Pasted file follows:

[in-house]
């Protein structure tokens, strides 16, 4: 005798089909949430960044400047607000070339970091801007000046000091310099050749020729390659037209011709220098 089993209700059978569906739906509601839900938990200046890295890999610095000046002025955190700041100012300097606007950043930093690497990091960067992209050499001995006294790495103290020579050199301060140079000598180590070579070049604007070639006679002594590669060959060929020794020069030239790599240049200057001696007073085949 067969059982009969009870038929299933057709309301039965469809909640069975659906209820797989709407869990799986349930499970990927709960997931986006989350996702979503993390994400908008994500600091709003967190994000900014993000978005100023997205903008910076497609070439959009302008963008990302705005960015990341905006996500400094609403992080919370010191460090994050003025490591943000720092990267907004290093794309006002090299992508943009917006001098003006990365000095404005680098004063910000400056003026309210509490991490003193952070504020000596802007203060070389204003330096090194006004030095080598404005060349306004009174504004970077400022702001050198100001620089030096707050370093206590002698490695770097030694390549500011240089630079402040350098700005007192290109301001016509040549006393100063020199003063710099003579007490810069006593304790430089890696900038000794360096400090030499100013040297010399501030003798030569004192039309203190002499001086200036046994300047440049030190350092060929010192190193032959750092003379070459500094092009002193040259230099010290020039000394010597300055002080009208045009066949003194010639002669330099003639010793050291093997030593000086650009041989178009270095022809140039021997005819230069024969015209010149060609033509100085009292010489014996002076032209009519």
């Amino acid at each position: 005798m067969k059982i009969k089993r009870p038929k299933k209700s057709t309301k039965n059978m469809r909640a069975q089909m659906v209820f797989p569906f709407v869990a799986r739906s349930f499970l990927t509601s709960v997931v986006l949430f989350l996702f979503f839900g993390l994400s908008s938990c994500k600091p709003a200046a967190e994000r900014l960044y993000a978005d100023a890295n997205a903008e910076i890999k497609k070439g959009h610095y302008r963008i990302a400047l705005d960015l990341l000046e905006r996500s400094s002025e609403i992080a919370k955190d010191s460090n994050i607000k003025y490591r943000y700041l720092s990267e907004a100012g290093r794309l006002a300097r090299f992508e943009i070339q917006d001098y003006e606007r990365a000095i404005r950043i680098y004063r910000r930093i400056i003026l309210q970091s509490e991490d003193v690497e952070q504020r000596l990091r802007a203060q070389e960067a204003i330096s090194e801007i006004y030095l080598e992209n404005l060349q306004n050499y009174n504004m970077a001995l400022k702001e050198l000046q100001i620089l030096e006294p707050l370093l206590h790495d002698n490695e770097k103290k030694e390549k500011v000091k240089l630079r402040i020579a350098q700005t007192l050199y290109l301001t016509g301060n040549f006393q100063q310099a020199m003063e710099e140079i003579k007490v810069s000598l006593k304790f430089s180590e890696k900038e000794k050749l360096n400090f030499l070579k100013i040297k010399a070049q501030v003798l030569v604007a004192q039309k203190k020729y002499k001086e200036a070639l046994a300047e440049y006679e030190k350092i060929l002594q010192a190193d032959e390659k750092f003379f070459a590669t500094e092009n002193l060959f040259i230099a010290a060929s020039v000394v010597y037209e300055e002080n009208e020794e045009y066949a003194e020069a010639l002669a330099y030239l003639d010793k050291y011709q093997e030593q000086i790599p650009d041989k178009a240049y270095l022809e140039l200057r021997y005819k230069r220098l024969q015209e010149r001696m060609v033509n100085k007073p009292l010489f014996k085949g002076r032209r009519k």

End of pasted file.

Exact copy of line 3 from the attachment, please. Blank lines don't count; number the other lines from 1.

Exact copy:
């Amino acid at each position: 005798m067969k059982i009969k089993r009870p038929k299933k209700s057709t309301k039965n059978m469809r909640a069975q089909m659906v209820f797989p569906f709407v869990a799986r739906s349930f499970l990927t509601s709960v997931v986006l949430f989350l996702f979503f839900g993390l994400s908008s938990c994500k600091p709003a200046a967190e994000r900014l960044y993000a978005d100023a890295n997205a903008e910076i890999k497609k070439g959009h610095y302008r963008i990302a400047l705005d960015l990341l000046e905006r996500s400094s002025e609403i992080a919370k955190d010191s460090n994050i607000k003025y490591r943000y700041l720092s990267e907004a100012g290093r794309l006002a300097r090299f992508e943009i070339q917006d001098y003006e606007r990365a000095i404005r950043i680098y004063r910000r930093i400056i003026l309210q970091s509490e991490d003193v690497e952070q504020r000596l990091r802007a203060q070389e960067a204003i330096s090194e801007i006004y030095l080598e992209n404005l060349q306004n050499y009174n504004m970077a001995l400022k702001e050198l000046q100001i620089l030096e006294p707050l370093l206590h790495d002698n490695e770097k103290k030694e390549k500011v000091k240089l630079r402040i020579a350098q700005t007192l050199y290109l301001t016509g301060n040549f006393q100063q310099a020199m003063e710099e140079i003579k007490v810069s000598l006593k304790f430089s180590e890696k900038e000794k050749l360096n400090f030499l070579k100013i040297k010399a070049q501030v003798l030569v604007a004192q039309k203190k020729y002499k001086e200036a070639l046994a300047e440049y006679e030190k350092i060929l002594q010192a190193d032959e390659k750092f003379f070459a590669t500094e092009n002193l060959f040259i230099a010290a060929s020039v000394v010597y037209e300055e002080n009208e020794e045009y066949a003194e020069a010639l002669a330099y030239l003639d010793k050291y011709q093997e030593q000086i790599p650009d041989k178009a240049y270095l022809e140039l200057r021997y005819k230069r220098l024969q015209e010149r001696m060609v033509n100085k007073p009292l010489f014996k085949g002076r032209r009519k």